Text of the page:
Here’s a quick recap of what you can expect when you get one of your very own:

  • Integrated Reasoning Chapter - The integrated reasoning chapter includes descriptions of the question types and strategies, explantions of the question directions, and, of course, a limited number of example questions. Don’t expect too much here, as the whole chapter is about 12 pages long.

Bell Curves Partners with LAULYP

Bell Curves is proud to announce they have begun a partnership with the Los Angeles Urban League of Young Professionals.

ALPFA Regional Student Symposiums

Undergraduates at the ALPFA Regional Student Symposium in New York.

This past weekend, on March 3rd, Bell Curves had the opportunity to participate in ALPFA’s Regional Student Symposium in New York. The Symposium was held at KPMG, who was also the lead sponsor of the event. Engaging workshops and panel discussions provided students with the chance to learn the ins and outs of job searches, including interviewing skills and awareness of corporate culture. Students were able to learn how to maximize their chances landing that all-important internship in today’s challenging economic environment.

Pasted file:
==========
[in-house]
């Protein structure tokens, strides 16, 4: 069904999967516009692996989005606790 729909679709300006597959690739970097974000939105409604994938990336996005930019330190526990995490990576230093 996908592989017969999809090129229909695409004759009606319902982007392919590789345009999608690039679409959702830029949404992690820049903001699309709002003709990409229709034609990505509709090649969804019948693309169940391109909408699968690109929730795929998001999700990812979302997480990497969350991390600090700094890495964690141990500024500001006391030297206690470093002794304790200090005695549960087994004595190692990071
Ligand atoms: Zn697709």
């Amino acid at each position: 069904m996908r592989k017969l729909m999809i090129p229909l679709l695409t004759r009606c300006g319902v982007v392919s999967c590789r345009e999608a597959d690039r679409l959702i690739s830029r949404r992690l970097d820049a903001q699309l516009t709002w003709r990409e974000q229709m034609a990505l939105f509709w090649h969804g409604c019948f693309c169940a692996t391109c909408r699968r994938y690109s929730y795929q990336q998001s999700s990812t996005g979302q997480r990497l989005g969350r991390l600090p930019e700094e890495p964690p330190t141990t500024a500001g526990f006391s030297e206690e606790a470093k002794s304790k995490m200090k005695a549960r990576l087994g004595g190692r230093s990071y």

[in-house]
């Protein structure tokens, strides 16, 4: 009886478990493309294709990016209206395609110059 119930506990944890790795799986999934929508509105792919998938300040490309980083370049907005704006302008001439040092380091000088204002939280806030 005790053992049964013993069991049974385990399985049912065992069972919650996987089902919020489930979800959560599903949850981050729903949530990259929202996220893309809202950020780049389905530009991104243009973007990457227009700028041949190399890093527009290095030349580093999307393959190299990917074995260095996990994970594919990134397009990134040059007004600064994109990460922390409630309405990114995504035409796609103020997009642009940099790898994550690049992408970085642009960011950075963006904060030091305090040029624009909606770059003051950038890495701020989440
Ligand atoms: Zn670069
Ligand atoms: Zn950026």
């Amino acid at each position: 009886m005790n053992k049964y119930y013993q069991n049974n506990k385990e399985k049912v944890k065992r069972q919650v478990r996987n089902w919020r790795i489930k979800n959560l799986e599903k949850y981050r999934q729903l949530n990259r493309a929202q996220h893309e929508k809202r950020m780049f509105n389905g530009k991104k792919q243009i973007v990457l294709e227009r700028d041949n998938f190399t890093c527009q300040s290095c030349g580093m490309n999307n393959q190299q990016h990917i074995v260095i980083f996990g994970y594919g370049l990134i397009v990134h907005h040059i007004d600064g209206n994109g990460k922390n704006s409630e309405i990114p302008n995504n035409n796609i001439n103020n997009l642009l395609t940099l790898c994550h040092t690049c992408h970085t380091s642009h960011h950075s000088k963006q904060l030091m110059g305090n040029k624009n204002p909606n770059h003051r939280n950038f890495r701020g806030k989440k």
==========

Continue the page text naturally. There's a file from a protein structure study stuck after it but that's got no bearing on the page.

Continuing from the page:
We had the chance to sit in on one of the workshops, run by two managers from Macy’s, who provided some valuable insights on etiquette in the corporate environment. This workshop reinforced how beneficial membership in professional and student organizations can be. The ability, especially for low-income, first-generation college students, and under-represented minorities, to draw on the experiences and insights of larger networks is invaluable.

Word Challenge IV: Two Words, One Speech – You’ll Never Guess!

This entry was posted on 4RIISE.com on 2/6/12. Part IV of our ongoing Word Challenge series proves that great speeches can inspire and entertain.